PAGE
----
File Sustainable Land Management Within Sub-Saharan Africa [World Bank] by Carmen Tedesco — last modified Jan 10, 2013 11:41 AM
Operationalizing GEF’S New GEF OP 15 On Sustainable Land Management Within World Bank Instruments Sub-Saharan Africa. From INCI FRAME Community of Practice.
File US Government Investments and Policies to Facilitate Forest Carbon Finance and Markets by Gabriel Thoumi — last modified Apr 23, 2015 10:49 AM
To support the need for private capital in REDD+ FCMC produced this report which provides guidance and recommendations to the US Government for catalyzing and facilitating these investments. The report analyzes current involvement in the REDD+ market among various agencies, including the State department, USAID, The Overseas Private Investment Corporation (OPIC), and the Treasury department. It concludes by providing detailed and targeted recommendations for how the US Government can enhance and augment its involvement to help increase the flow of private capital investments in REDD+ projects.
File Science for Environment Policy - Enhancing the effectiveness of PES: a thematic issue by Joseph Badash — last modified Jan 10, 2013 11:59 AM
This Thematic Issue of Science for Environment Policy explores research which can help guide effective PES schemes. Under PES agreements, a user or beneficiary of an ecosystem service provides payments to individuals or communities whose management decisions and practices influence the provision of ecosystem services.
File Green Highways Consortium USAID Semi-Annual Report 2005 by Portal Web Editor — last modified Jun 10, 2014 10:09 PM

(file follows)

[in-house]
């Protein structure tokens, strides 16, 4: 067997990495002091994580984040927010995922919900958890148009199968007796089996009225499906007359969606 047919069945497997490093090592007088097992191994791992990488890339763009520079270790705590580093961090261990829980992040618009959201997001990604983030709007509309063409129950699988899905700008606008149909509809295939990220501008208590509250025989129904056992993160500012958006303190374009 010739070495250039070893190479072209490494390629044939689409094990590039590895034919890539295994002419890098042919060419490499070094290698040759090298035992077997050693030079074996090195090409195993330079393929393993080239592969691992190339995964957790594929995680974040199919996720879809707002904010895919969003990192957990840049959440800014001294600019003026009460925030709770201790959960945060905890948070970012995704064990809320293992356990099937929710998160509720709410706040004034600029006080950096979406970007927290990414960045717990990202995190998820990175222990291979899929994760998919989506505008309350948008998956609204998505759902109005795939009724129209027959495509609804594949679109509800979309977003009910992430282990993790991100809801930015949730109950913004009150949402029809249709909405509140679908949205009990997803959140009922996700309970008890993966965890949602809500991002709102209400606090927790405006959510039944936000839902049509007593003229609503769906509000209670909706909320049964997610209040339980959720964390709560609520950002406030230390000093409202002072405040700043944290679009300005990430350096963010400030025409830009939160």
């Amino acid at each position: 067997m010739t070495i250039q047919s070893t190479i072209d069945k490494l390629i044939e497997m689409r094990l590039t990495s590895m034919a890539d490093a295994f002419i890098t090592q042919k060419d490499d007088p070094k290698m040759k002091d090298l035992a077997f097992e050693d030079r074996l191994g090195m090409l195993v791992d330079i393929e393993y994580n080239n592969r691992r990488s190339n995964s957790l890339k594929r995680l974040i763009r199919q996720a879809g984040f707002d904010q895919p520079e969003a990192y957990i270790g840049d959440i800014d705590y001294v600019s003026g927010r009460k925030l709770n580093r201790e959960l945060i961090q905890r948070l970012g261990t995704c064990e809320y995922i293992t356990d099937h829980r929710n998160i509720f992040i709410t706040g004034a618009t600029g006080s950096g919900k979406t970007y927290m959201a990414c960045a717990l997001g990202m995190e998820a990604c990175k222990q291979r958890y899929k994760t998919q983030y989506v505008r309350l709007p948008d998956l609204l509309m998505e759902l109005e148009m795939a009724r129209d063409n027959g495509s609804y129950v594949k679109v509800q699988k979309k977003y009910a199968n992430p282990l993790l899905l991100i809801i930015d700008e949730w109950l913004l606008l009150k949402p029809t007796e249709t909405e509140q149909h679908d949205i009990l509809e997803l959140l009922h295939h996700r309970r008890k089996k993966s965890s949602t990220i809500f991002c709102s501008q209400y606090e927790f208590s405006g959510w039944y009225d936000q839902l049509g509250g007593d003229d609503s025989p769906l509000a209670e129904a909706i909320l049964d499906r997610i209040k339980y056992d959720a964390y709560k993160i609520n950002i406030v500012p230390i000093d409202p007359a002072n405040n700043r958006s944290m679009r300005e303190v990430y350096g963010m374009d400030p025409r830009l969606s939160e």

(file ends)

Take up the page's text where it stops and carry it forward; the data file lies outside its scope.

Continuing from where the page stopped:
During the last semester, the Green Highways Consortium aimed to attract new partnerships and collaborations, while strengthening the initiatives among its members, the interaction with social groups, organizations and movements involved in the project’s development and the participation in the government decisions. The participation of Consortium members in national and international debates has been very significant to widely inform about the Consortium experiences and information - based on its research and projects results and local initiatives -aiming to encourage the adoption of public policies at national and international levels towards sustainable development and tropical forest conservation in developing countries. For example, IPAM´s participation as an invited member of the Brazilian Forum on Climate Change, as well as its participation in international and national conferences, has presented its new proposal regarding to compensate reduction of tropical deforestation as a mechanism to address the carbon emissions from tropical deforestation (Brazil is the most important emitter of C from deforestation). Also, IPAM, TNC, ISA and FVPP are promoting the study of feasibility of carbon sequestration by agroforestry projects in the Transamazônica Highway and in the Xingu River Basin, attending the opportunities opened by MDL mechanism to promote small scale carbon sequestration projects. Furthermore, Consortium representatives from IPAM have presented its Biodiversity Scenarios Model to the Ministry of Environment, which might apply it to an 8-million ha forest area along BR163 under federal intervention. Such model can show which priority areas are to be protected by environmental laws and which species would be threatened with the loss of the forest cover in some specific regions. As important as the actions described above are the local and regional initiatives that have demonstrated many possible ways to promote social and environmental sustainable development. IFT and FVPP, for example, has worked together disseminating forest management techniques and practices for logging industry staff, among other stakeholders. Giving tools for the logging industry to change its behavior and collaborating in public policies discussions regarding this economic sector, IFT and FVPP aim to comply with the one of the Consortium first goals regarding the increase of areas supported by sustainable management plan. ISA has focused its activities on the increase of landscapes with regional participatory plan for conservation and sustainable use of natural resources in the Xingu headwaters. Also, it has strengthened grassroots organizations and enabled in the elaboration of projects by themselves as a mean to reach these goals. In this sense, ISA, FVPP, IPAM, Social Movements, GTA and rural and indigenous representatives have promoted events to discuss the BR 163 Sustainable Plan and other issues, increasing the possibility of local communities’ socio-economic and environmental rights being contemplated by public policies to be adopted by the government. In addition, the Consortium activities developed by the leadership of Proteger/GTA are essential in dealing with the involvement of local people and organizations. Proteger/GTA has a significant participation in the Consortium through the dissemination of information; discussions and awareness among small producers from Amazonian rural communities, and by doing so allow their effective participation in public policy debates, in devising and executing projects which deal with life improvement issues, while promoting the environmental conservation. The Consortium has a strong point which is the dialogue continually established with governmental and non-governmental institutions, aiming to spread out and strengthen its projects and activities. Cooperation agreements and dialogues were established in the last semester with Embrapa, Federação das Organizações e Comunidades Tradicionais from Tapajós FLONA (National Forest), the Technical Forest Chamber (IBAMA, RIMISP, IDRC, CE, IMAFLORA, CIRAD, SEBRAE), as well with representatives of other Latin American countries (MAP region).